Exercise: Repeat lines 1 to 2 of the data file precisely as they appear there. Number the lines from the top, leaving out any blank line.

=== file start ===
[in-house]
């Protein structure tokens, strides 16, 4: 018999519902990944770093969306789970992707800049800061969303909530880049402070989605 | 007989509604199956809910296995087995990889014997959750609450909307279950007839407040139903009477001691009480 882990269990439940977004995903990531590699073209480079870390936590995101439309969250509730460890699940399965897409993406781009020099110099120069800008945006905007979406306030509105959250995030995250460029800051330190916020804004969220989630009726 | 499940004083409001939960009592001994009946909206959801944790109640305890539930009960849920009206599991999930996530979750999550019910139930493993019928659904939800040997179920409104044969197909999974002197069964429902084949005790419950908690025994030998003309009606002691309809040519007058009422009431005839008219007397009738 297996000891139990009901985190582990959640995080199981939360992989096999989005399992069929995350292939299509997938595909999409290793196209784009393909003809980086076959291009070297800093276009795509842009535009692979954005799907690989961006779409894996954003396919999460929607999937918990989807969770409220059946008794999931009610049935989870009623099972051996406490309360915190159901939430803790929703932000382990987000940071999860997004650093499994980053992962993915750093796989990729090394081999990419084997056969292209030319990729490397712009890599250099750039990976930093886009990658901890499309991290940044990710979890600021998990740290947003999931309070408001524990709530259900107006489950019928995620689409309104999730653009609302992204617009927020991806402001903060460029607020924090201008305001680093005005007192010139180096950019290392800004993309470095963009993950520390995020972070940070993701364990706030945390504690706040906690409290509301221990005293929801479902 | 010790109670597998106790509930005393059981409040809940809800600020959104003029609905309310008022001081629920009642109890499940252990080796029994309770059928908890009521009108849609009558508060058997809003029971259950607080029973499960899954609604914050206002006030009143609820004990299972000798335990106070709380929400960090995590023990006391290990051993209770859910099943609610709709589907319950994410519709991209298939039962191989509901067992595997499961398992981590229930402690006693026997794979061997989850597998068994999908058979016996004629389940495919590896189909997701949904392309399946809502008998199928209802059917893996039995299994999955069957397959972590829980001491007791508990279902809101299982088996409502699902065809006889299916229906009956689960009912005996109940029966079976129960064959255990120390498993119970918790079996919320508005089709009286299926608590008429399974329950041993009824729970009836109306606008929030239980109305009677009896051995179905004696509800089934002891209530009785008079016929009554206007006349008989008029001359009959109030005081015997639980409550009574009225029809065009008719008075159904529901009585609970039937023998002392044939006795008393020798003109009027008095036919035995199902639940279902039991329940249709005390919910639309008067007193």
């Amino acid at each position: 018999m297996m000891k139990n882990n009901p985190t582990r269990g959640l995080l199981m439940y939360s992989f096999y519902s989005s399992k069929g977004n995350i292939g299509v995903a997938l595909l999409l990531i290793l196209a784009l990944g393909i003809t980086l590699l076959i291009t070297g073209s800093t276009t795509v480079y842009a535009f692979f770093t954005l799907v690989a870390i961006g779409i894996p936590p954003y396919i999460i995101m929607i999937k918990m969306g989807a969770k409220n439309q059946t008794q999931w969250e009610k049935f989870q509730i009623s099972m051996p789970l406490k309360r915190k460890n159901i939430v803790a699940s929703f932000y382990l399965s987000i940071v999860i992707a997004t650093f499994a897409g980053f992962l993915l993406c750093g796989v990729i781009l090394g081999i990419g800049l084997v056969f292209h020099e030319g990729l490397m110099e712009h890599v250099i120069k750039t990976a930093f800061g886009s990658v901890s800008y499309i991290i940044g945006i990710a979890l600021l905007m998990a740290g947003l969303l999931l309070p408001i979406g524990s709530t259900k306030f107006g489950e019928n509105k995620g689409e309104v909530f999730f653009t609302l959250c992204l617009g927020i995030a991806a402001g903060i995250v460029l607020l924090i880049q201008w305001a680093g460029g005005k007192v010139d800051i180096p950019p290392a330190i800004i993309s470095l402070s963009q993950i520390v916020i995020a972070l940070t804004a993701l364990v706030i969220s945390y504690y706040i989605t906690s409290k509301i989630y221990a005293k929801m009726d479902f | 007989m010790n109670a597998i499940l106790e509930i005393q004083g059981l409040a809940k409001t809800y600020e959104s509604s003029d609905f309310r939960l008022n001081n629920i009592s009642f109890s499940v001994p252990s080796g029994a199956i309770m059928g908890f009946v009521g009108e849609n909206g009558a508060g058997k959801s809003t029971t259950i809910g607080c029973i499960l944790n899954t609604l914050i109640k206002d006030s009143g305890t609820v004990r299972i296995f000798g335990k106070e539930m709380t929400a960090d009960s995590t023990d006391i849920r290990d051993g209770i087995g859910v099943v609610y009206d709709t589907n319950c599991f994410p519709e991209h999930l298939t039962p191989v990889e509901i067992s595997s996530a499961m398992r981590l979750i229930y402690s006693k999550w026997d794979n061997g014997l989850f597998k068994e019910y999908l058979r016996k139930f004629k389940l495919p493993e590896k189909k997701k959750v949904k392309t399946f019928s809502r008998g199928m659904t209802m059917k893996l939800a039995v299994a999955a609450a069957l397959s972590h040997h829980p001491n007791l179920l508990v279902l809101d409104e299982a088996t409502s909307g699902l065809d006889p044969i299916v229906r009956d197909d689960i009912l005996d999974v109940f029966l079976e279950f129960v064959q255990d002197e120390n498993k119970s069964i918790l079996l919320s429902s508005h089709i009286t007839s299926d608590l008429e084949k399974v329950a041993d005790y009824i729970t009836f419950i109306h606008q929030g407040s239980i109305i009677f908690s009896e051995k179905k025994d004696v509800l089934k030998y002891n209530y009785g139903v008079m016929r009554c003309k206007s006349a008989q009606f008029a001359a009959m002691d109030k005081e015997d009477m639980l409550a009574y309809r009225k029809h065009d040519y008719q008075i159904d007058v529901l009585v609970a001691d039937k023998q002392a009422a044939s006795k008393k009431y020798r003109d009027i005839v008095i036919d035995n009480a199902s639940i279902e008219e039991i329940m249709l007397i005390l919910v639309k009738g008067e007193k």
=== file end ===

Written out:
[in-house]
């Protein structure tokens, strides 16, 4: 018999519902990944770093969306789970992707800049800061969303909530880049402070989605 | 007989509604199956809910296995087995990889014997959750609450909307279950007839407040139903009477001691009480 882990269990439940977004995903990531590699073209480079870390936590995101439309969250509730460890699940399965897409993406781009020099110099120069800008945006905007979406306030509105959250995030995250460029800051330190916020804004969220989630009726 | 499940004083409001939960009592001994009946909206959801944790109640305890539930009960849920009206599991999930996530979750999550019910139930493993019928659904939800040997179920409104044969197909999974002197069964429902084949005790419950908690025994030998003309009606002691309809040519007058009422009431005839008219007397009738 297996000891139990009901985190582990959640995080199981939360992989096999989005399992069929995350292939299509997938595909999409290793196209784009393909003809980086076959291009070297800093276009795509842009535009692979954005799907690989961006779409894996954003396919999460929607999937918990989807969770409220059946008794999931009610049935989870009623099972051996406490309360915190159901939430803790929703932000382990987000940071999860997004650093499994980053992962993915750093796989990729090394081999990419084997056969292209030319990729490397712009890599250099750039990976930093886009990658901890499309991290940044990710979890600021998990740290947003999931309070408001524990709530259900107006489950019928995620689409309104999730653009609302992204617009927020991806402001903060460029607020924090201008305001680093005005007192010139180096950019290392800004993309470095963009993950520390995020972070940070993701364990706030945390504690706040906690409290509301221990005293929801479902 | 010790109670597998106790509930005393059981409040809940809800600020959104003029609905309310008022001081629920009642109890499940252990080796029994309770059928908890009521009108849609009558508060058997809003029971259950607080029973499960899954609604914050206002006030009143609820004990299972000798335990106070709380929400960090995590023990006391290990051993209770859910099943609610709709589907319950994410519709991209298939039962191989509901067992595997499961398992981590229930402690006693026997794979061997989850597998068994999908058979016996004629389940495919590896189909997701949904392309399946809502008998199928209802059917893996039995299994999955069957397959972590829980001491007791508990279902809101299982088996409502699902065809006889299916229906009956689960009912005996109940029966079976129960064959255990120390498993119970918790079996919320508005089709009286299926608590008429399974329950041993009824729970009836109306606008929030239980109305009677009896051995179905004696509800089934002891209530009785008079016929009554206007006349008989008029001359009959109030005081015997639980409550009574009225029809065009008719008075159904529901009585609970039937023998002392044939006795008393020798003109009027008095036919035995199902639940279902039991329940249709005390919910639309008067007193």